Fukushima nuclear disaster turns 4; the accident continues

CHICAGO—The nuclear disaster at Fukushima enters its fourth year today, and the more things change, the more they remain the same, a local nuclear watchdog organization observes.

“We’re entering year four of a global disaster which will

NEIS demonstrators outside the Japanese Consulate in Chicago on 4th anniversary of Fukushima disaster
NEIS demonstrators outside the Japanese Consulate in Chicago on 4th anniversary of Fukushima disaster

continue to go on for at least three more decades, and cost Japan hundreds of  billions of dollars,” notes Gail Snyder, Board President of Nuclear Energy Information Service (NEIS), a Chicago-based safe-energy/nuclear watchdog organization.

While costly, incremental progress is being made at Fukushima, the clean-up project remains riddled with many of the flaws and problems noted early on, and feared by both the Japanese public and international observers alike.  These include:

  • The ongoing dumping of radioactively contaminated water into the Pacific Ocean, and consequent contamination of fish and plant life;
  • Control of the clean-up operations by Japanese mafia (yakuza) organizations, leading to poor training and contamination of workers, who are also underpaid and have few benefits or health options;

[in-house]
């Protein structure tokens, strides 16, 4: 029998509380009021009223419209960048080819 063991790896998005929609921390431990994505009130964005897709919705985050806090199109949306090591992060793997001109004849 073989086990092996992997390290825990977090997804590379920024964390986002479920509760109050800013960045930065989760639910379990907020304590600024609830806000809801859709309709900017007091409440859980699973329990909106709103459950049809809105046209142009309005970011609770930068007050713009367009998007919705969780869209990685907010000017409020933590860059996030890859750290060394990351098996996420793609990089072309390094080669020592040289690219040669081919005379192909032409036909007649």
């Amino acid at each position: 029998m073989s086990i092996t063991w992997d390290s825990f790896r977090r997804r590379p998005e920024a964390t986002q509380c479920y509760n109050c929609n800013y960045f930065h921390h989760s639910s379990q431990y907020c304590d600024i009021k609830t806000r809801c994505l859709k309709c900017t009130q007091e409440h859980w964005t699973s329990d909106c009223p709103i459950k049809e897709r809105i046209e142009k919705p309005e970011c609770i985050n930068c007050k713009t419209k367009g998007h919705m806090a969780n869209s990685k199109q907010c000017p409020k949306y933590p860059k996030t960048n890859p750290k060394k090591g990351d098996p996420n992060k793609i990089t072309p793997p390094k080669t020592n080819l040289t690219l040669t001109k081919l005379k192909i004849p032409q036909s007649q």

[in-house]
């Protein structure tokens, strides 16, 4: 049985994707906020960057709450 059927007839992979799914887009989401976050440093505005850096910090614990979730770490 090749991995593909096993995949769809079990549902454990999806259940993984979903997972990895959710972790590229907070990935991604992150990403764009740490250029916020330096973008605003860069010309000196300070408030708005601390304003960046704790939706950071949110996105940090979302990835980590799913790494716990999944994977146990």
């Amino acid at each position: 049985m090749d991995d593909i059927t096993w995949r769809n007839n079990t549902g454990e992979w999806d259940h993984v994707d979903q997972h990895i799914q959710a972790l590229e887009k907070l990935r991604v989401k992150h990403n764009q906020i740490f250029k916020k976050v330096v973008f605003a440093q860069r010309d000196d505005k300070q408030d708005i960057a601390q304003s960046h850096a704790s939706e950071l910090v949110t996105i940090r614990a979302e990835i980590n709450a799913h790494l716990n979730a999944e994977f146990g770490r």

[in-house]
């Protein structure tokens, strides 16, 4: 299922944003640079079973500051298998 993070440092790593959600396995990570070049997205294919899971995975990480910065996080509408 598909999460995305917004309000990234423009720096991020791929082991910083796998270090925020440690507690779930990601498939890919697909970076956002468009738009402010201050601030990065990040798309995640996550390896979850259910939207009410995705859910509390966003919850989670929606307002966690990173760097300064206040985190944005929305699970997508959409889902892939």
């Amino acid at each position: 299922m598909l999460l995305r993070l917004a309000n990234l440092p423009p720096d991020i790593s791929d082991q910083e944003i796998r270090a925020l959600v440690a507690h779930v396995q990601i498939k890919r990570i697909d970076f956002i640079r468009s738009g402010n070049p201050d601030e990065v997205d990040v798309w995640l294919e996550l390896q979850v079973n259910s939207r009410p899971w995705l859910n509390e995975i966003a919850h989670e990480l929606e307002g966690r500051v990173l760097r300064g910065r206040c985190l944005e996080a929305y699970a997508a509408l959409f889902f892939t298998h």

• The capitulation of government to the wishes of the Japanese nuclear industry, the legendary “Nuclear Village” of industry insiders.
  • The complex, multi-layered system of awarding sub-contractor contracts to do the clean-up, which is rife with corruption;
  • The weakening of radiation exposure standards for both workers and the general public; and ignoring of other contaminated prefectures besides Fukushima;
  • The deliberate spreading of radioactive waste disposal and contamination across all of Japan as a matter of formal government policy;
  • Continued cover-ups on the part of TEPCO with no legal consequences for their actions. Recently Japan Times revealed that TEPCO was knowingly discharging radioactive water containing strontium and cesium into the Pacific Ocean for the past 10 months, but did not notify anyone until caught.

“It is not acceptable that the government of Japan permits continued contamination of the

Pacific Ocean without consequence,” Snyder asserts.  “We are here today to inform Prime Minister Abe that these and other unacceptable actions will no longer be tolerated by the World Community.   If Japan does not cease its contamination of the planet in the coming year, does not engage in responsible clean-up activities, does not engage in responsible radiation monitoring, then We, the World Community will be forced to bring formal charges against them in an appropriate world court venue,” Snyder warns.

“We will be back here next year, and every year after that.  We will see progress from the Japanese government on the cleanup, of they will see consequence,” Snyder concludes.

Illinois has four reactors of the same type but older than the reactors that melted down and exploded at Fukushima in 2011.  Two of these — Quad Cities 1 & 2 — are on the list for either corporate welfare bailout or closure via the recently introduced Exelon legislation.

A demonstration will take place outside the Japanese Consul’s office in Chicago from 11 to 1 today.

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